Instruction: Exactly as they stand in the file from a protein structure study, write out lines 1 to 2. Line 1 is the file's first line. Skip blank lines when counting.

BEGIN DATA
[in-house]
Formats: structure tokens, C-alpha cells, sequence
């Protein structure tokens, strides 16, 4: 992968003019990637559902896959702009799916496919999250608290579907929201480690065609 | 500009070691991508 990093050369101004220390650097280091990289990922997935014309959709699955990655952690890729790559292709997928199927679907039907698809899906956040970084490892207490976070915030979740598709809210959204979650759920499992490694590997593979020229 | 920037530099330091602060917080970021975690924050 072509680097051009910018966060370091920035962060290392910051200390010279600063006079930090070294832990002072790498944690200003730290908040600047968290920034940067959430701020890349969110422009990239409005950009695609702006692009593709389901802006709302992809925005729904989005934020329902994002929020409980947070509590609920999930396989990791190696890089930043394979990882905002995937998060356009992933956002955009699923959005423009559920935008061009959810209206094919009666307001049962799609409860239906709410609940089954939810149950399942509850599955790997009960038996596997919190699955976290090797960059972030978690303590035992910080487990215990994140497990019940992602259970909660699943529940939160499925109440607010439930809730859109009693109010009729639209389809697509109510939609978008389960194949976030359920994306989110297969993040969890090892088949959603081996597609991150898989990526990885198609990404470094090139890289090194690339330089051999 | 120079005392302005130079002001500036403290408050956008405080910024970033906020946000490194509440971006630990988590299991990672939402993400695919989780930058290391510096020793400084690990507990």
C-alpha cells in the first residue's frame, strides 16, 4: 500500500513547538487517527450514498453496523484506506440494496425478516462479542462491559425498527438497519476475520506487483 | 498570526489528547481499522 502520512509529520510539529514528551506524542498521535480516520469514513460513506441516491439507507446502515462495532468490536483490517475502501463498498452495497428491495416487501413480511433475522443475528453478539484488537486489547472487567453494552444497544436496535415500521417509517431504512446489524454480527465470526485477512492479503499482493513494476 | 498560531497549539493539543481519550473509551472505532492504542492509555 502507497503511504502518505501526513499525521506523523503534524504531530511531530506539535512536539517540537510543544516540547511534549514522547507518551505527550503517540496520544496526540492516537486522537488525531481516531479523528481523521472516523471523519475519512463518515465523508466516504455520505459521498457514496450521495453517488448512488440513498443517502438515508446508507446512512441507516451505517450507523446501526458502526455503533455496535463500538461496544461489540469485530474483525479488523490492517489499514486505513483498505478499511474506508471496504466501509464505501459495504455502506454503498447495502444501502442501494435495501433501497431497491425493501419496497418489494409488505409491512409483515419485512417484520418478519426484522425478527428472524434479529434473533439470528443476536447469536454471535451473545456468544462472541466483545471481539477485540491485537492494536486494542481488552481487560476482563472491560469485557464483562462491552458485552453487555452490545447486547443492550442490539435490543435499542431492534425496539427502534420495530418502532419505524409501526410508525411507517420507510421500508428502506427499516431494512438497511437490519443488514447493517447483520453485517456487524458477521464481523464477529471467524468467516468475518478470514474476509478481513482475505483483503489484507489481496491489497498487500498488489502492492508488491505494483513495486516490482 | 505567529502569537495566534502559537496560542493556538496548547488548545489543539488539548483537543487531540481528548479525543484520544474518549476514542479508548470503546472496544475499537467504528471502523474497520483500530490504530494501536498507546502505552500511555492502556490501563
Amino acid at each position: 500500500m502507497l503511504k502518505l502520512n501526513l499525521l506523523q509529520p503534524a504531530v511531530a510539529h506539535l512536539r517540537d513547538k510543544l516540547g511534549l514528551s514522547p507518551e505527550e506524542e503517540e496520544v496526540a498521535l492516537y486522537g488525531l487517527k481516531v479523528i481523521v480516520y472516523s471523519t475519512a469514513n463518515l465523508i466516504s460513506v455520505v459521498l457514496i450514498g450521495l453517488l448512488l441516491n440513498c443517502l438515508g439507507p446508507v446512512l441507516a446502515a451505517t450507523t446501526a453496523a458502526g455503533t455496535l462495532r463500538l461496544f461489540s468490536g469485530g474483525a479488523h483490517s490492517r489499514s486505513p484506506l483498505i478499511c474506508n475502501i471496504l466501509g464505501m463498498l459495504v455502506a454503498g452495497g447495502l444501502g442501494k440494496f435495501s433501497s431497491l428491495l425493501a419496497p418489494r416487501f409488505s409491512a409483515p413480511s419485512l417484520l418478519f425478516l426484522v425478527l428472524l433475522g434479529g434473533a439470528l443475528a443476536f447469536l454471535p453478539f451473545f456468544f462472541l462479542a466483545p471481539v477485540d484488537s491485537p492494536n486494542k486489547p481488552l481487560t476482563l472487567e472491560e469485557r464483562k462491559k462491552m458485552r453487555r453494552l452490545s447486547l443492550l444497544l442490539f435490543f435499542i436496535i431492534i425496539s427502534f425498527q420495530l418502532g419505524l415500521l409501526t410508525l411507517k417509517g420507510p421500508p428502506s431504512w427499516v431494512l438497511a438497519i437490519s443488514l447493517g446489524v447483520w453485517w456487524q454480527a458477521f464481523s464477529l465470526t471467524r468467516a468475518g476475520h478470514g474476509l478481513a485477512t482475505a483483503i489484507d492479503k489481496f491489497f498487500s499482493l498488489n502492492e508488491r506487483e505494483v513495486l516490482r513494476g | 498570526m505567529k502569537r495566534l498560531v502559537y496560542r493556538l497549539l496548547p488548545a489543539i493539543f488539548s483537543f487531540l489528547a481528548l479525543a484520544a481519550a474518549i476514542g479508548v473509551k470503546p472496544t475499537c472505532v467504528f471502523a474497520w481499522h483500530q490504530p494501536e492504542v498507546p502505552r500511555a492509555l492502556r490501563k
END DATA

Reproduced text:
[in-house]
Formats: structure tokens, C-alpha cells, sequence